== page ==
It’s that time of the year again. That same nail-biting event that 12-year-olds and their parents have to go through.
It’s time for Primary 6 students to collect their Primary School Leaving Examination (PSLE) results.
This year’s results day differs slightly. Due to Covid restrictions, students collect results in their classrooms instead of a common area. Each pupil is allowed one parent or guardian who will wait at a designated area away from the classrooms.
That’s not the only change. This year will also be the last time students see a T-score numeral representing their results. From next year onwards, pupils will be graded with eight bands of Achievement Levels (ALs) ranging from AL 1 (best) to AL 8 (worst). Students’ new PSLE score will be the sum of all four subject grades ranging from 4 (best) to 32.
Naturally, students will have a gamut of different thoughts and emotions – from excitement to nervousness – running through their minds leading up to getting their results, and after!
Yet despite these differences, PSLE results day represents the same significance for every pupil receiving that heavy slip of paper.
It marks the start of another chapter in their lives, both academically and emotionally. Other than proceeding to the next level of their education, students are also advancing in other aspects of their journey through life.
The progression to secondary school marks the next stage of growth and development of our young people. They will be exposed to new experiences, new challenges and will learn new lessons that will last a lifetime.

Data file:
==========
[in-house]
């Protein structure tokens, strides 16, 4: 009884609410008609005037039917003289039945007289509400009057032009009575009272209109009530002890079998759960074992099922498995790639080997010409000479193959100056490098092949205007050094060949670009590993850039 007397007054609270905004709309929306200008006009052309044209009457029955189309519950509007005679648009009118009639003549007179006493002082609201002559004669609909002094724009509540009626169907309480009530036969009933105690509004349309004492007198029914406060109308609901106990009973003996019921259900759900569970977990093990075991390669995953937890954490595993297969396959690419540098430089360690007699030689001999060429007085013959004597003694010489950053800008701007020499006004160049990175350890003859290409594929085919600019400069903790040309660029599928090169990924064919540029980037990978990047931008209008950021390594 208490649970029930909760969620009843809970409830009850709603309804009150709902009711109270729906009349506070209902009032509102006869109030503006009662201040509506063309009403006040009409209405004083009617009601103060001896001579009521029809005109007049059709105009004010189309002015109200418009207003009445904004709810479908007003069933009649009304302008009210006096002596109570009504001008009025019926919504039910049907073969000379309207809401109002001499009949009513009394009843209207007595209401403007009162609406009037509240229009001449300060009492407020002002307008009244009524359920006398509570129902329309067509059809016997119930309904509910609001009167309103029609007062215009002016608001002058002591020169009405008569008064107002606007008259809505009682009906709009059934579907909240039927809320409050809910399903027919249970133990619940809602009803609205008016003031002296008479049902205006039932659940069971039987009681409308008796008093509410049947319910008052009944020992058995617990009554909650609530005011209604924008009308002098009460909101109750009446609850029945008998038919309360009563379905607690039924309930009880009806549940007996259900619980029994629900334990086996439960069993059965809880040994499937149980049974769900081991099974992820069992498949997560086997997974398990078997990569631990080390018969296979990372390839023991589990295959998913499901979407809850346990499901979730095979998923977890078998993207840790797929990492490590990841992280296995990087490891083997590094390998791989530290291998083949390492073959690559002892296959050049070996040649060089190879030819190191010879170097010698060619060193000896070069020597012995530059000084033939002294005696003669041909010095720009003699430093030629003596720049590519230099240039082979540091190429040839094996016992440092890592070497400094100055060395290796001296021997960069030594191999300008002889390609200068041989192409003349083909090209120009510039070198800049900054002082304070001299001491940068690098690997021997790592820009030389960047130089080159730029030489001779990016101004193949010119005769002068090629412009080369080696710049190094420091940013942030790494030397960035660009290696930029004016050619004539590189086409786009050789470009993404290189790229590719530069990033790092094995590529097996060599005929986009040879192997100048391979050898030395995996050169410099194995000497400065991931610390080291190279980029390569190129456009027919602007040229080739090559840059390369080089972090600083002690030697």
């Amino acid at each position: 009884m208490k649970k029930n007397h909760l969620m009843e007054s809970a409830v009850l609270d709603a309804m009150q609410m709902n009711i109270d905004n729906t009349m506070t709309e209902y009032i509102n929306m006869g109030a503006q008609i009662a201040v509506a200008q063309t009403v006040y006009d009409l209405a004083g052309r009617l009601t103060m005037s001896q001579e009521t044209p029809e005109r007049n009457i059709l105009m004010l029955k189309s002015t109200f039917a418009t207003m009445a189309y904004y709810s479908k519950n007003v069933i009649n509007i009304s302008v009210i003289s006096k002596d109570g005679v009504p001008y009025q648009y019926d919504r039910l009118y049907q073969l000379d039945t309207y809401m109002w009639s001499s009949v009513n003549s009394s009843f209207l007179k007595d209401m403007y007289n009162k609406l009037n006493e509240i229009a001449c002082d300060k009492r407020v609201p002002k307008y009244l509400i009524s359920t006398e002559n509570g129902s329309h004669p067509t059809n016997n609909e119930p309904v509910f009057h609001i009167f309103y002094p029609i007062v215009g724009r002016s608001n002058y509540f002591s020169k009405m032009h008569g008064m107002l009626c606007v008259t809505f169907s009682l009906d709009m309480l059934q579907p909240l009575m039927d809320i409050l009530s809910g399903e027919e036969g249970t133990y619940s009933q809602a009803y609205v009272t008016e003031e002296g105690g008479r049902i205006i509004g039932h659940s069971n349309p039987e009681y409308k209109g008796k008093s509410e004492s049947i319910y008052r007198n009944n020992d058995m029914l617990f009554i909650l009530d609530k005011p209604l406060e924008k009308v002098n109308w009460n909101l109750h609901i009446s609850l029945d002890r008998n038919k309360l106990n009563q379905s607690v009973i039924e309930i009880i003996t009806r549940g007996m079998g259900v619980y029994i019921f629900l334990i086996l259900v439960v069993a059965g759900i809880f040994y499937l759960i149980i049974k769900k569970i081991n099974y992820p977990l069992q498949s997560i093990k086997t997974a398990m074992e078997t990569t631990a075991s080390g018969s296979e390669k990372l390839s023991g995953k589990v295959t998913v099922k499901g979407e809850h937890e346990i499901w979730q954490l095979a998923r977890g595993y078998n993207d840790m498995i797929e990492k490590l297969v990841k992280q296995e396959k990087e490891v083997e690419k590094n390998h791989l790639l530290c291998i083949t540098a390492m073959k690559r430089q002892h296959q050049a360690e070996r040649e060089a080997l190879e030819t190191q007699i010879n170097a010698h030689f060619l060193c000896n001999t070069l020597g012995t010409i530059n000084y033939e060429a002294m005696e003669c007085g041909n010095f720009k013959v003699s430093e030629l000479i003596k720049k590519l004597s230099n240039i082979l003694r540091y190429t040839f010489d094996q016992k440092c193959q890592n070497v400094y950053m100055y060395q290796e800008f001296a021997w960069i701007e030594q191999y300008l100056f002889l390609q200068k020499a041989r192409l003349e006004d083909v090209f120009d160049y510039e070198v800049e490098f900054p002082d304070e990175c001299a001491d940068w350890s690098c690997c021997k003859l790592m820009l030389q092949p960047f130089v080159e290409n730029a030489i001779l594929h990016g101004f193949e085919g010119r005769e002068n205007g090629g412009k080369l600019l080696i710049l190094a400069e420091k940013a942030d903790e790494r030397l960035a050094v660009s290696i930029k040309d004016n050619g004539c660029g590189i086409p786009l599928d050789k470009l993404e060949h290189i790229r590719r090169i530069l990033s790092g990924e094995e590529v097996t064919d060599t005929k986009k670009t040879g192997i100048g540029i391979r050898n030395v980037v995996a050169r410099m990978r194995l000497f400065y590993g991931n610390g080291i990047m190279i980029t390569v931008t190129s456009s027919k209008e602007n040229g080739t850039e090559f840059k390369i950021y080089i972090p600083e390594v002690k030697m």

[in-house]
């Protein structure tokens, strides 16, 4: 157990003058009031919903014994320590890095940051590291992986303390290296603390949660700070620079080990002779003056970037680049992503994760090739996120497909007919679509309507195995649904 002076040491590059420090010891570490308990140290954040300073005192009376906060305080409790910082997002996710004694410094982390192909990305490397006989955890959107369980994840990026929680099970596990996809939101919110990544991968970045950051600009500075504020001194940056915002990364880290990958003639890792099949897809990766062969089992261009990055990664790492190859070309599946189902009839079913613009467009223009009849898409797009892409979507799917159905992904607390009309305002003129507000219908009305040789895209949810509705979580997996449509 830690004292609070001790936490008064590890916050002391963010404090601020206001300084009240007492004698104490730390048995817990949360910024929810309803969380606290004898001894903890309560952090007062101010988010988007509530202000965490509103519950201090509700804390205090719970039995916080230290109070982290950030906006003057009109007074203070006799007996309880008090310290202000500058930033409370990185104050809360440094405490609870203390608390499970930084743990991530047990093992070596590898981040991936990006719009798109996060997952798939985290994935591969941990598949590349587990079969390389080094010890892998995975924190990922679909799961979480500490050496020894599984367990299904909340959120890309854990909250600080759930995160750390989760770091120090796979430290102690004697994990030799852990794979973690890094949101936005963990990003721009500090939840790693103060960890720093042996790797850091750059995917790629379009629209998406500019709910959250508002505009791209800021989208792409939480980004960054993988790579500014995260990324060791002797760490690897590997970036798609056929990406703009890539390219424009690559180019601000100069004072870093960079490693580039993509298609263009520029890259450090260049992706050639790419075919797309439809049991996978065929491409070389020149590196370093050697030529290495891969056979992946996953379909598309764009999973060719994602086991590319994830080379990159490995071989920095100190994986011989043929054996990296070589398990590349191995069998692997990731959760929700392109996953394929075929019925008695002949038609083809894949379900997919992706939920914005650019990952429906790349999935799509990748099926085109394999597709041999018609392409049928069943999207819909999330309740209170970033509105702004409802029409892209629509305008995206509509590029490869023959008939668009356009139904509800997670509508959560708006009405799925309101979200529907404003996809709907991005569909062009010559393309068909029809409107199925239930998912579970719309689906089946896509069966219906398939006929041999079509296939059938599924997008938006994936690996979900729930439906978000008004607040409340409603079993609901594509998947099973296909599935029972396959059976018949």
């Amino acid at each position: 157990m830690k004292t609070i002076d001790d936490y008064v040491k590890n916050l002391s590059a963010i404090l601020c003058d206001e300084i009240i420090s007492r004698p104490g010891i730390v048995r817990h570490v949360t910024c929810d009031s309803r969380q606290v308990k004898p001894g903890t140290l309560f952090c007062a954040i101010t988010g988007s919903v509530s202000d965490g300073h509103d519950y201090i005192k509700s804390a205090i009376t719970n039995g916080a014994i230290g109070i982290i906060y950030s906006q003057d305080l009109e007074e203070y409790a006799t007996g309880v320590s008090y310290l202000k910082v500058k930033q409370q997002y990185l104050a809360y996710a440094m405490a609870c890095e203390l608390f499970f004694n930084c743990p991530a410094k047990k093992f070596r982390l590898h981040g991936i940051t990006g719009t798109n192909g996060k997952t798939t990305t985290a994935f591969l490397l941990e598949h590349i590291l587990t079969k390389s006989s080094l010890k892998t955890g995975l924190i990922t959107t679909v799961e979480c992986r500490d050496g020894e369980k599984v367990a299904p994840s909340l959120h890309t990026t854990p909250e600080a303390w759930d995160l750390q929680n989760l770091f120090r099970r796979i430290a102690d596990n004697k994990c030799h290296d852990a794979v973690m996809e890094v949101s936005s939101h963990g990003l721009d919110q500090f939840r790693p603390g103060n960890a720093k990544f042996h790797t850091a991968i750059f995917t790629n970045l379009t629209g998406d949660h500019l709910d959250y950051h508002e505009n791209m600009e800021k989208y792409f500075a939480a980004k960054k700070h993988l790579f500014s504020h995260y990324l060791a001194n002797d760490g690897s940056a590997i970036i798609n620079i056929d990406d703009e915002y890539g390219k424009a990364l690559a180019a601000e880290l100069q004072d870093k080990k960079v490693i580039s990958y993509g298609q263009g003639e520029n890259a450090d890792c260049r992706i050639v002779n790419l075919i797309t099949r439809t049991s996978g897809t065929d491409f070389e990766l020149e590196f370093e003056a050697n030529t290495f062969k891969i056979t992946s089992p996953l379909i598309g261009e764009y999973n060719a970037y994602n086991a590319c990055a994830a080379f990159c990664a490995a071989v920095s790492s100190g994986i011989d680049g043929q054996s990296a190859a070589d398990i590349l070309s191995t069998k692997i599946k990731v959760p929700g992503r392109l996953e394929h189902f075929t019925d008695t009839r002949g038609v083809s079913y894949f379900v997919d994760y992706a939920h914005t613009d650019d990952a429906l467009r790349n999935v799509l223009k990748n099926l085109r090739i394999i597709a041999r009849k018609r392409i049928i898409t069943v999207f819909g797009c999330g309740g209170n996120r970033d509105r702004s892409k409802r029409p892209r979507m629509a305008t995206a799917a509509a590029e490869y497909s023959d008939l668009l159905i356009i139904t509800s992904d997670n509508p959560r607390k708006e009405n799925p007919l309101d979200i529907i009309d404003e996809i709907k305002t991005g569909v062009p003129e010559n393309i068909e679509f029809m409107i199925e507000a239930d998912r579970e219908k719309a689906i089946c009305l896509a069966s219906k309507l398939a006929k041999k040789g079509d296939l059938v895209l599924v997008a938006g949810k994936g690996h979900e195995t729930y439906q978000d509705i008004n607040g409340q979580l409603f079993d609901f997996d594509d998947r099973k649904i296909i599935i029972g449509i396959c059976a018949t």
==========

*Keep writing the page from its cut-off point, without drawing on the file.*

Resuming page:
Parents, involve your children in the decision
That is why the choice of secondary school is such an important one.
It will become a part of their lives, barring special circumstances, for four to five years – and beyond. More than just curriculum, it is character. A person’s school during his formative years is a life-changing environment. Because of this, students should get a say in which secondary school they choose.
I’m not saying that parents must give their children the final say in the matter, or that parents should surrender their responsibility of making the best decisions for their children. However, I believe that the decision-making process isn’t a one-way street.
PSLE: Parents, Students Learning Empathy
There are many reasons for this, but it is easiest to think of it this way.
For the next four to five years, going to school will be your child’s “job”.
They will have to get up every weekday morning (and occasionally on weekends!) and make their way to that school. Mornings and afternoons will be spent there, more if you include extra classes and co-curricular activities.